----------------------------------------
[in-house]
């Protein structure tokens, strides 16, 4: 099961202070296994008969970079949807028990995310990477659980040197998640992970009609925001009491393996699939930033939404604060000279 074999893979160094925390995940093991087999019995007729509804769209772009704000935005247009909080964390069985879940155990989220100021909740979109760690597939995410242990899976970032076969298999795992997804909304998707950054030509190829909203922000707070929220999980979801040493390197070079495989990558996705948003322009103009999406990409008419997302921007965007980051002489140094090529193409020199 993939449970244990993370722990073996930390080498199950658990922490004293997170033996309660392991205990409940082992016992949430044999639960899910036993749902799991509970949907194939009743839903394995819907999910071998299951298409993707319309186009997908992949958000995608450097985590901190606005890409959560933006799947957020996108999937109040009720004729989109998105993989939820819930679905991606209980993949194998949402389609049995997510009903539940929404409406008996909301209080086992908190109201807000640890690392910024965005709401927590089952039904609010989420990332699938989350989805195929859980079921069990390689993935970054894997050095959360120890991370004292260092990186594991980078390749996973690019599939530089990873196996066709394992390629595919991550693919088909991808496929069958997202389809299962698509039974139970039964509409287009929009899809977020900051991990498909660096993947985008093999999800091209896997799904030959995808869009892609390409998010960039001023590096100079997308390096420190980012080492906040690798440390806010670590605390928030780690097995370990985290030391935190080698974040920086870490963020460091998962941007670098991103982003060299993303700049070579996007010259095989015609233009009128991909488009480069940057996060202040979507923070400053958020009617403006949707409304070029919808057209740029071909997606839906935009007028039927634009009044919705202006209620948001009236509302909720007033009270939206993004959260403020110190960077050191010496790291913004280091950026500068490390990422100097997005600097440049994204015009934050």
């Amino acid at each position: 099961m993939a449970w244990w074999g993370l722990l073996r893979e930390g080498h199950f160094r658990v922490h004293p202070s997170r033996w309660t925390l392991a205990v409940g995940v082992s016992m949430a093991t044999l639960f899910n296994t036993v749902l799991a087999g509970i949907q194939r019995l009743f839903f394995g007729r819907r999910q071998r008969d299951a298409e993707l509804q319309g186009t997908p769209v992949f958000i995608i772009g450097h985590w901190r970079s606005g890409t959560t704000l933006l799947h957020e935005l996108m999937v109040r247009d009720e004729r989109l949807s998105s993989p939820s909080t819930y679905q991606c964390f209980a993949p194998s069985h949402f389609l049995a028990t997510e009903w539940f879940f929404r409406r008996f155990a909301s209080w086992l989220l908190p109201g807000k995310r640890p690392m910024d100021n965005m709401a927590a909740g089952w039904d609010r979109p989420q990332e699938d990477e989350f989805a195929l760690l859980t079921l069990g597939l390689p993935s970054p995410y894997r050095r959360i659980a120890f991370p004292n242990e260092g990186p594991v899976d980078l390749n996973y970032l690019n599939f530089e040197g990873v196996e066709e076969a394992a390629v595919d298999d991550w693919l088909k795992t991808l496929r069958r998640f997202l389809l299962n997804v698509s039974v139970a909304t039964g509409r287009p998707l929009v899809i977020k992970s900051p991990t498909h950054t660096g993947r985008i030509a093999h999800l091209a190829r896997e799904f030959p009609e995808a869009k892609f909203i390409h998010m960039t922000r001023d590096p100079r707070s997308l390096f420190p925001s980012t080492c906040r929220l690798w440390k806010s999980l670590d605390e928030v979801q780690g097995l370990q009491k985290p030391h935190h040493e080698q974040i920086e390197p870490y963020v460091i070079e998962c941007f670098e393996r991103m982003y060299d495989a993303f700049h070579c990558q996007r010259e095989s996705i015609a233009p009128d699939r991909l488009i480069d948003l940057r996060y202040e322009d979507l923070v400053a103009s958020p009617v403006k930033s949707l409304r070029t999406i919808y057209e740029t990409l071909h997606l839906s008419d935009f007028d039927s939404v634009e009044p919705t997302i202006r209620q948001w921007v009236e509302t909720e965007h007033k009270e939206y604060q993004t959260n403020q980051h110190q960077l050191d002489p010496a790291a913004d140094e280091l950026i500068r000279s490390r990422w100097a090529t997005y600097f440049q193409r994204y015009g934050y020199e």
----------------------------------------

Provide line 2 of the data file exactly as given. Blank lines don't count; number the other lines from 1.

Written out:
């Protein structure tokens, strides 16, 4: 099961202070296994008969970079949807028990995310990477659980040197998640992970009609925001009491393996699939930033939404604060000279 074999893979160094925390995940093991087999019995007729509804769209772009704000935005247009909080964390069985879940155990989220100021909740979109760690597939995410242990899976970032076969298999795992997804909304998707950054030509190829909203922000707070929220999980979801040493390197070079495989990558996705948003322009103009999406990409008419997302921007965007980051002489140094090529193409020199 993939449970244990993370722990073996930390080498199950658990922490004293997170033996309660392991205990409940082992016992949430044999639960899910036993749902799991509970949907194939009743839903394995819907999910071998299951298409993707319309186009997908992949958000995608450097985590901190606005890409959560933006799947957020996108999937109040009720004729989109998105993989939820819930679905991606209980993949194998949402389609049995997510009903539940929404409406008996909301209080086992908190109201807000640890690392910024965005709401927590089952039904609010989420990332699938989350989805195929859980079921069990390689993935970054894997050095959360120890991370004292260092990186594991980078390749996973690019599939530089990873196996066709394992390629595919991550693919088909991808496929069958997202389809299962698509039974139970039964509409287009929009899809977020900051991990498909660096993947985008093999999800091209896997799904030959995808869009892609390409998010960039001023590096100079997308390096420190980012080492906040690798440390806010670590605390928030780690097995370990985290030391935190080698974040920086870490963020460091998962941007670098991103982003060299993303700049070579996007010259095989015609233009009128991909488009480069940057996060202040979507923070400053958020009617403006949707409304070029919808057209740029071909997606839906935009007028039927634009009044919705202006209620948001009236509302909720007033009270939206993004959260403020110190960077050191010496790291913004280091950026500068490390990422100097997005600097440049994204015009934050």